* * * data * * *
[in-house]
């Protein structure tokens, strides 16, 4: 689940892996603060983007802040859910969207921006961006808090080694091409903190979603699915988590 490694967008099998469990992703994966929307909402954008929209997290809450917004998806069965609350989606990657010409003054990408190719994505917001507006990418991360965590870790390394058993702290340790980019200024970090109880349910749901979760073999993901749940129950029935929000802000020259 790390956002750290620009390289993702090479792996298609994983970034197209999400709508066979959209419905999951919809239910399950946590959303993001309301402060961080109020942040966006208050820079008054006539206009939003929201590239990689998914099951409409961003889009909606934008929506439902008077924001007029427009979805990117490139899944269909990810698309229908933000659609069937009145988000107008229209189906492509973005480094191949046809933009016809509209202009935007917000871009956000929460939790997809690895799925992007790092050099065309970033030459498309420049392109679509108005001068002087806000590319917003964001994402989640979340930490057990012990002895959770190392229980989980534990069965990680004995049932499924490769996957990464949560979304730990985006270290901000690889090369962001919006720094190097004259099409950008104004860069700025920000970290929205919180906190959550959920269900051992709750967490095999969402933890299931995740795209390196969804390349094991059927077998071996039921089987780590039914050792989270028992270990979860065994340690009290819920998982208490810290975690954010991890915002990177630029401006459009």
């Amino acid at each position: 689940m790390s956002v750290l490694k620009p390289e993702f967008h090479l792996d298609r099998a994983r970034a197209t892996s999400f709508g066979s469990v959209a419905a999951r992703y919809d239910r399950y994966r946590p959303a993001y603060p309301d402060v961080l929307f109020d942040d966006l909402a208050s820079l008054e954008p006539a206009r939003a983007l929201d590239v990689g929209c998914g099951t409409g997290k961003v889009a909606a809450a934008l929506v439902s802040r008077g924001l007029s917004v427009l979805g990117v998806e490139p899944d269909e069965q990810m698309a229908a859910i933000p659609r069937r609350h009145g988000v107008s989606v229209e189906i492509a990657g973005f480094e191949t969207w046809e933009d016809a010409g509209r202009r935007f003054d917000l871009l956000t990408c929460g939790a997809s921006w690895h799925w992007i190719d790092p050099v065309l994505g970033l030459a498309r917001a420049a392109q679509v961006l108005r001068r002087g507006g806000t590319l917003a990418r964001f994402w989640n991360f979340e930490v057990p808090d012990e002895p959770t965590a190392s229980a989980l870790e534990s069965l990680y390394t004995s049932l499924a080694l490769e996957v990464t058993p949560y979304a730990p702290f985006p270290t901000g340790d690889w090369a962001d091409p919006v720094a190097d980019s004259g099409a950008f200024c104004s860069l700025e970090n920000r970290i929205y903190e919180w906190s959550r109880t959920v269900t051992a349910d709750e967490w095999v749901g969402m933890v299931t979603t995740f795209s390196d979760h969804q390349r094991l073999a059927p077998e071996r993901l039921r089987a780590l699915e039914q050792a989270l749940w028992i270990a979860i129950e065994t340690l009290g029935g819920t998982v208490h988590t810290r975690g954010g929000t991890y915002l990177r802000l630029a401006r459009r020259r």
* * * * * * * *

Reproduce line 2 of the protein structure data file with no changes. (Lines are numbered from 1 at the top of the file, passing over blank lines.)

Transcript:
């Protein structure tokens, strides 16, 4: 689940892996603060983007802040859910969207921006961006808090080694091409903190979603699915988590 490694967008099998469990992703994966929307909402954008929209997290809450917004998806069965609350989606990657010409003054990408190719994505917001507006990418991360965590870790390394058993702290340790980019200024970090109880349910749901979760073999993901749940129950029935929000802000020259 790390956002750290620009390289993702090479792996298609994983970034197209999400709508066979959209419905999951919809239910399950946590959303993001309301402060961080109020942040966006208050820079008054006539206009939003929201590239990689998914099951409409961003889009909606934008929506439902008077924001007029427009979805990117490139899944269909990810698309229908933000659609069937009145988000107008229209189906492509973005480094191949046809933009016809509209202009935007917000871009956000929460939790997809690895799925992007790092050099065309970033030459498309420049392109679509108005001068002087806000590319917003964001994402989640979340930490057990012990002895959770190392229980989980534990069965990680004995049932499924490769996957990464949560979304730990985006270290901000690889090369962001919006720094190097004259099409950008104004860069700025920000970290929205919180906190959550959920269900051992709750967490095999969402933890299931995740795209390196969804390349094991059927077998071996039921089987780590039914050792989270028992270990979860065994340690009290819920998982208490810290975690954010991890915002990177630029401006459009």